I filled the sensory table with snow, and set out small bowls of colored water. I handed children paintbrushes, thinking that they would paint the snow with the colored water.
It turned out that wasn’t what they were interested in at all.
Some of the children used the paintbrushes to stir or scoop up the snow, but otherwise abandoned them while they explored the more enticing items – the containers of colored water.
They poured the water from one container to the next, then dripped the water into a steady stream onto the white snow, watching as the colors spread. Once the water was all used up, they asked for more.
Seeing that the focus of the activity had changed, I quickly filled two small bins with colored water and put them on either side of the sensory table. The children raced to scoop out the water and pour it into colorful puddles in the snow.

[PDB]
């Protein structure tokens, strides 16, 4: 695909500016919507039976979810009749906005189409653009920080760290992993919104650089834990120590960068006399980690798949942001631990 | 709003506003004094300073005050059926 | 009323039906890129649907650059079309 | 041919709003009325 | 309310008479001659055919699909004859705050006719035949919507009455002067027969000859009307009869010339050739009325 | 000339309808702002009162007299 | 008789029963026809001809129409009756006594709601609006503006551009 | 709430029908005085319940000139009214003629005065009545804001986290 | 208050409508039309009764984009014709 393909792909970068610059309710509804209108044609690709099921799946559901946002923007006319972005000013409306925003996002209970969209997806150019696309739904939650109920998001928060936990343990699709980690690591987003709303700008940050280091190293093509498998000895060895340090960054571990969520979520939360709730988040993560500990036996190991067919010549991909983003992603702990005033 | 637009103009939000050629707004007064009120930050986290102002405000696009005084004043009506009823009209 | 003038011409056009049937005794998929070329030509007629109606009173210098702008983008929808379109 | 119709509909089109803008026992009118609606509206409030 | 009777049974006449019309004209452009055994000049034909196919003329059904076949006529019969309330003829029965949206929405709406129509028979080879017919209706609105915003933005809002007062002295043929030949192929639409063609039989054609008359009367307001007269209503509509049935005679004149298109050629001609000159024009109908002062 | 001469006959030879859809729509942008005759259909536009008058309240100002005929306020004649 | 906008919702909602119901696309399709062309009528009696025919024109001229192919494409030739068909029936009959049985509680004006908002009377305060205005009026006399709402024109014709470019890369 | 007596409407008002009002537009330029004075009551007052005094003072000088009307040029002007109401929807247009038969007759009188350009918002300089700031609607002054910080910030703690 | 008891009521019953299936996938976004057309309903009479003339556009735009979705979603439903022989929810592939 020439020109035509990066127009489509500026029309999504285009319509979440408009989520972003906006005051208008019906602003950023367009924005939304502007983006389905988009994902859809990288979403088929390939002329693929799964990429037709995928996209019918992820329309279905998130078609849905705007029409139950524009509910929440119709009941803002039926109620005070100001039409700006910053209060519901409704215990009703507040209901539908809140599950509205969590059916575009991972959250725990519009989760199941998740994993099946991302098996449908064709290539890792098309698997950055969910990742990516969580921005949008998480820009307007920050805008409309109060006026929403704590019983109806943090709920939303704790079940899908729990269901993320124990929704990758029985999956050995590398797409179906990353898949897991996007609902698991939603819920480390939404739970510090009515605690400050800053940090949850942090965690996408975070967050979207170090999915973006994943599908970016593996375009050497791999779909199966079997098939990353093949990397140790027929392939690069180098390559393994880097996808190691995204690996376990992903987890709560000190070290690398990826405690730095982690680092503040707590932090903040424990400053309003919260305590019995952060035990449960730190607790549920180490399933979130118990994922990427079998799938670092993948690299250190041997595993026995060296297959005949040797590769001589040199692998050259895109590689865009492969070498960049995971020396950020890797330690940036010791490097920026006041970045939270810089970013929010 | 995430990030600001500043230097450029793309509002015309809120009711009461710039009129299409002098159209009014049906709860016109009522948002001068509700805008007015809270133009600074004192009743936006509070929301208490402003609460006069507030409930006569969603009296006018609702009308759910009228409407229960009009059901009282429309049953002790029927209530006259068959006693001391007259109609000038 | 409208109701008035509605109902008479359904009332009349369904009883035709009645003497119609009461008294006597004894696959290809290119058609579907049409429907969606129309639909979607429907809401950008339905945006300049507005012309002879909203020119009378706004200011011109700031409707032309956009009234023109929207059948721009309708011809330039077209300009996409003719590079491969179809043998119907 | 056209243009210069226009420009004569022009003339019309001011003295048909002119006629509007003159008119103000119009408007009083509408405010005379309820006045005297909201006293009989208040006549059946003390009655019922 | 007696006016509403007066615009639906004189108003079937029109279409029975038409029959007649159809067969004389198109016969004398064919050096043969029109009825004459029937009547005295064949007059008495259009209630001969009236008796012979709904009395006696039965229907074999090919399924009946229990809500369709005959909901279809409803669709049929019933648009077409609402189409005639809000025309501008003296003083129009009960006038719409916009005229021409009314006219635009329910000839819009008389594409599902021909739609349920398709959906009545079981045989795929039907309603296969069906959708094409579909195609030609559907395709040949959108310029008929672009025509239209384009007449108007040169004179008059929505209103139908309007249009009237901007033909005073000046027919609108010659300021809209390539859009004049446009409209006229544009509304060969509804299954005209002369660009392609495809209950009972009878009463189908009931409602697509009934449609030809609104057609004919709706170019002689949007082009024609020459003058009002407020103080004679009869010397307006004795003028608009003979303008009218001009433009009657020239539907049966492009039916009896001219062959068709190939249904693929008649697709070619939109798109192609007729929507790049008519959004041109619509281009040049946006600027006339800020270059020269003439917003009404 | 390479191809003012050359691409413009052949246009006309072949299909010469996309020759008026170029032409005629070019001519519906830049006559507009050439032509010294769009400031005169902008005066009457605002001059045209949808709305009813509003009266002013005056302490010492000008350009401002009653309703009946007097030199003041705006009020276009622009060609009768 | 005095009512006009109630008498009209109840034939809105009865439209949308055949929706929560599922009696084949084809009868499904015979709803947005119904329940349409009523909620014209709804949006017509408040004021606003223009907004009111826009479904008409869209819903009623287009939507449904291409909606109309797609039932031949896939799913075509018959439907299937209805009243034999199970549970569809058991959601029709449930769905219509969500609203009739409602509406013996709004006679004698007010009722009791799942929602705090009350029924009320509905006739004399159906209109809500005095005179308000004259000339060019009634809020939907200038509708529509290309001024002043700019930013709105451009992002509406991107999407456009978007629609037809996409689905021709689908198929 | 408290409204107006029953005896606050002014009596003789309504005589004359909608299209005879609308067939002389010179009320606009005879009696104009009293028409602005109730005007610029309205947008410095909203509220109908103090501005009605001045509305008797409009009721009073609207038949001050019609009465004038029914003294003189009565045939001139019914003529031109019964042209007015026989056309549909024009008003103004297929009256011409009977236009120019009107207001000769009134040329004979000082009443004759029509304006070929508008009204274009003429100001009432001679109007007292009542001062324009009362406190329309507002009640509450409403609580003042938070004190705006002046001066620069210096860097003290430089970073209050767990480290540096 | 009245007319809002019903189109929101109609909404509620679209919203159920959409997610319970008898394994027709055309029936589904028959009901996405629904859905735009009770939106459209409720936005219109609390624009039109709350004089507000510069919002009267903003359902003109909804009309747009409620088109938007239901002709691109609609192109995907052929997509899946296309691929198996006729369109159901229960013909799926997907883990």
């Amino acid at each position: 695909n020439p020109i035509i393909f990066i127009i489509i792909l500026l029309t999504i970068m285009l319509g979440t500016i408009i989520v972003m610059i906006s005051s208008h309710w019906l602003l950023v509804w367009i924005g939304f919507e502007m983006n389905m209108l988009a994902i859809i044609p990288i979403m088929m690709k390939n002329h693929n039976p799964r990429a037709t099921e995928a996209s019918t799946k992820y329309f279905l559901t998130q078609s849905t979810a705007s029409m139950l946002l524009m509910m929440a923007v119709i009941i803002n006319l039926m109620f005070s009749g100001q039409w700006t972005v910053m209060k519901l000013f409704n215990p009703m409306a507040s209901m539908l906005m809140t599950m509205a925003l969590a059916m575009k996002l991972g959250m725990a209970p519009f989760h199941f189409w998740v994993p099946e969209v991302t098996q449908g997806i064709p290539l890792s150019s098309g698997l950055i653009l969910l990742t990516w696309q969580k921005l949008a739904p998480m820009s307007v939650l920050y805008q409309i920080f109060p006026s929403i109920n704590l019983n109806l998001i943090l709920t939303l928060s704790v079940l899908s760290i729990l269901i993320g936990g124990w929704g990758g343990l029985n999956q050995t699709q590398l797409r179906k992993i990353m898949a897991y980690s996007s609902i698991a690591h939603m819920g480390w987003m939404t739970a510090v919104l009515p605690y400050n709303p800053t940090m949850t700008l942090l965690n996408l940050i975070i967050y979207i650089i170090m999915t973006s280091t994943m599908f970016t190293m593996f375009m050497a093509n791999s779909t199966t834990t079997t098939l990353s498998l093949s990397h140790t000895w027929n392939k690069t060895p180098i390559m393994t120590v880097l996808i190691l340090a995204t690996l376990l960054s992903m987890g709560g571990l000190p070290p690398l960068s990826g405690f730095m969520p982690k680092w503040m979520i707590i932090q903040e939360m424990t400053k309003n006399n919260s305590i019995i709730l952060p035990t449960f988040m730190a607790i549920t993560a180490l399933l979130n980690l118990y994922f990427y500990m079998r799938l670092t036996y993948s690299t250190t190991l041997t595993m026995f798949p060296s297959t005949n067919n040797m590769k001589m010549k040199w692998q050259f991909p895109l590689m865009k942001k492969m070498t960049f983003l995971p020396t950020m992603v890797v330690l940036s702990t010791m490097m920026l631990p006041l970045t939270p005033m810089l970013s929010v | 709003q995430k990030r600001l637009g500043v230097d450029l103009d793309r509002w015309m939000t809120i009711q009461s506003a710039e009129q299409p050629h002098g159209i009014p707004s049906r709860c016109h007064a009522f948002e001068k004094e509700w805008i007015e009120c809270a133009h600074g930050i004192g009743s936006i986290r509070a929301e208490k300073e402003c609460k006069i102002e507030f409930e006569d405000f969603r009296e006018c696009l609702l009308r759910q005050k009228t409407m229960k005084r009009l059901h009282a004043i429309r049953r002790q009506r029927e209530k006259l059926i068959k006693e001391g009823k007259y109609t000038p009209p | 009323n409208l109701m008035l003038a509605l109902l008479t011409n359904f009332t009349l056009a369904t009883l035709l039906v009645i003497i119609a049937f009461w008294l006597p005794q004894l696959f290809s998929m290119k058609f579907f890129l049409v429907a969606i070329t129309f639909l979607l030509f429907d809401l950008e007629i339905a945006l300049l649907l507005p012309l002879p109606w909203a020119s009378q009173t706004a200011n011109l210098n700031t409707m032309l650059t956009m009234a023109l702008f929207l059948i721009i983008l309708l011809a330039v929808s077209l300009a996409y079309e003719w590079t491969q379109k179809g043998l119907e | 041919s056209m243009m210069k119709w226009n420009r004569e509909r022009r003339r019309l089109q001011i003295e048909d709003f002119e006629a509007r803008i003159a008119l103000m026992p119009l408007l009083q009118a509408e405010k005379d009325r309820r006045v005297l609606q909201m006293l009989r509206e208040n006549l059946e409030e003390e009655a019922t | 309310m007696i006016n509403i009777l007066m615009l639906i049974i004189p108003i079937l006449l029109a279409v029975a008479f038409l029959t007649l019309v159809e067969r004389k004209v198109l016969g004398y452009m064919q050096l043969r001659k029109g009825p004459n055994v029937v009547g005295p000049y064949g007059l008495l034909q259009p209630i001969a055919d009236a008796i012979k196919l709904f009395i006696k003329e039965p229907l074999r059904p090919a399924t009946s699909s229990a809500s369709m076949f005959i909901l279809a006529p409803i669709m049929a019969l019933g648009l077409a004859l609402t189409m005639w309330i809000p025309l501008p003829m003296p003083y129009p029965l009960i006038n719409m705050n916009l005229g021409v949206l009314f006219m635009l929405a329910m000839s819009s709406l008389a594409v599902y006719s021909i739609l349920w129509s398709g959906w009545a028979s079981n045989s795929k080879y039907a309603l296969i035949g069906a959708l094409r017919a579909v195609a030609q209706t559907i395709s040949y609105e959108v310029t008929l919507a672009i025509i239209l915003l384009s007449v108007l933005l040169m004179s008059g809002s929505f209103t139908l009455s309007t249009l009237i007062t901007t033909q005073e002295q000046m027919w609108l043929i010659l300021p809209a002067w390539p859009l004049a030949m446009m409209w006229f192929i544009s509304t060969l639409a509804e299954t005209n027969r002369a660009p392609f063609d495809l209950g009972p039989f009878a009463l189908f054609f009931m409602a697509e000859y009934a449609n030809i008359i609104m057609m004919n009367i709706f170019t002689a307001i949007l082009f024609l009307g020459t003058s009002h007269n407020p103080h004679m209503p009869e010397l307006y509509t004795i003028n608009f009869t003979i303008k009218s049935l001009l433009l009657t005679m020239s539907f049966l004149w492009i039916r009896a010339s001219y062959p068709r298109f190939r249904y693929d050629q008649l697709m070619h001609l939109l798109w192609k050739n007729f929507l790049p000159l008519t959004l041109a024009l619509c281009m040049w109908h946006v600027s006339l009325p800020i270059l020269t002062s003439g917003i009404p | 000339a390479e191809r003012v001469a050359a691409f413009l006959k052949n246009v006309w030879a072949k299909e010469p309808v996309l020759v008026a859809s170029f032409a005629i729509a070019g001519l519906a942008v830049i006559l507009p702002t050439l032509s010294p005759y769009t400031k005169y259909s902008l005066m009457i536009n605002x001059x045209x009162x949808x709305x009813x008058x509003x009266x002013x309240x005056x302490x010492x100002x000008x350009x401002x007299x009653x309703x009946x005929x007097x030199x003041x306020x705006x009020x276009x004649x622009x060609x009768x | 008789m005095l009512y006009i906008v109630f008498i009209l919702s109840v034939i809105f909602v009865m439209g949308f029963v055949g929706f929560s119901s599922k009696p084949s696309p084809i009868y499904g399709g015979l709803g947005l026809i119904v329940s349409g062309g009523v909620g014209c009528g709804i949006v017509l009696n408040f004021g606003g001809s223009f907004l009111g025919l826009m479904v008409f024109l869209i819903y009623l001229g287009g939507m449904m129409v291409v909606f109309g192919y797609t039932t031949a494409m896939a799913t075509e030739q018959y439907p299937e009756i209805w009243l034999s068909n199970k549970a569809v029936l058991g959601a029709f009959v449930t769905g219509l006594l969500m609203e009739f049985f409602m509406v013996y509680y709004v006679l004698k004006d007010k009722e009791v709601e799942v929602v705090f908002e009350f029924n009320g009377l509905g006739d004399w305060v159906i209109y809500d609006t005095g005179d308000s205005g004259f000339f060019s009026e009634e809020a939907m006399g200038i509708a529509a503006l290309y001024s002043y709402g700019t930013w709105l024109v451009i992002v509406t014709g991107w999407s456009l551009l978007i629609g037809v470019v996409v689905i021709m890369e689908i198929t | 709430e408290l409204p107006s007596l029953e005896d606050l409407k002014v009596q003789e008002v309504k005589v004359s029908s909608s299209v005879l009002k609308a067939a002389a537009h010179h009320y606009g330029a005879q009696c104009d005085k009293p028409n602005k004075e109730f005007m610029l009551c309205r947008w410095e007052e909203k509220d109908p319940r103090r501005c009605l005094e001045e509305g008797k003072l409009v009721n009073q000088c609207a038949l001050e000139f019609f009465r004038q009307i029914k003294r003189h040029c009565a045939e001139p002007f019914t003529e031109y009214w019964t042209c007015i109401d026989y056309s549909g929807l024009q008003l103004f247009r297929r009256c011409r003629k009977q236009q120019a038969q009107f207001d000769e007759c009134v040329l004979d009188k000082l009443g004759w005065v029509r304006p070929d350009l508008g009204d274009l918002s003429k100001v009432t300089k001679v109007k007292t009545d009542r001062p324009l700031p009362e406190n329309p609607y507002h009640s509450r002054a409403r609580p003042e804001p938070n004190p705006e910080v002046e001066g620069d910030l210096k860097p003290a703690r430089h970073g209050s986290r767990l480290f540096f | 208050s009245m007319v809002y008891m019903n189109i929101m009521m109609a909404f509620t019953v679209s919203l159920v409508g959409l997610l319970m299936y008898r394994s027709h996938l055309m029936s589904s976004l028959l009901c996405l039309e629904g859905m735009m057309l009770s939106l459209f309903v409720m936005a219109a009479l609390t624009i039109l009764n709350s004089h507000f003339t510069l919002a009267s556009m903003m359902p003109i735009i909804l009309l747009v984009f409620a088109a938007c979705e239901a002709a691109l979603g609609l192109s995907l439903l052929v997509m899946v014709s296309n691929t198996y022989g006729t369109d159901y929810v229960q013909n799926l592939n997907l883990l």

Soon the snow was a multicolor patchwork, and later as it melted, a mass of brownish ice.
The next day, now that I knew what the children’s plans were for using the materials, I set up the area differently. I abandoned my idea of paintbrushes and provided craft sticks, which would be easier to stir the snow with. I added scoops that were easier to manipulate and pour from. And of course, bins of colored water at either end of the table, since the children had made it clear that pouring water and mixing were the most important aspects of this experience.
Through the morning the snow changed from white to yellow and blue, and eventually to shades of foamy sea green. Giving up my original idea in favor of following the children’s lead brought a whole new dimension to their play, in a beautiful way.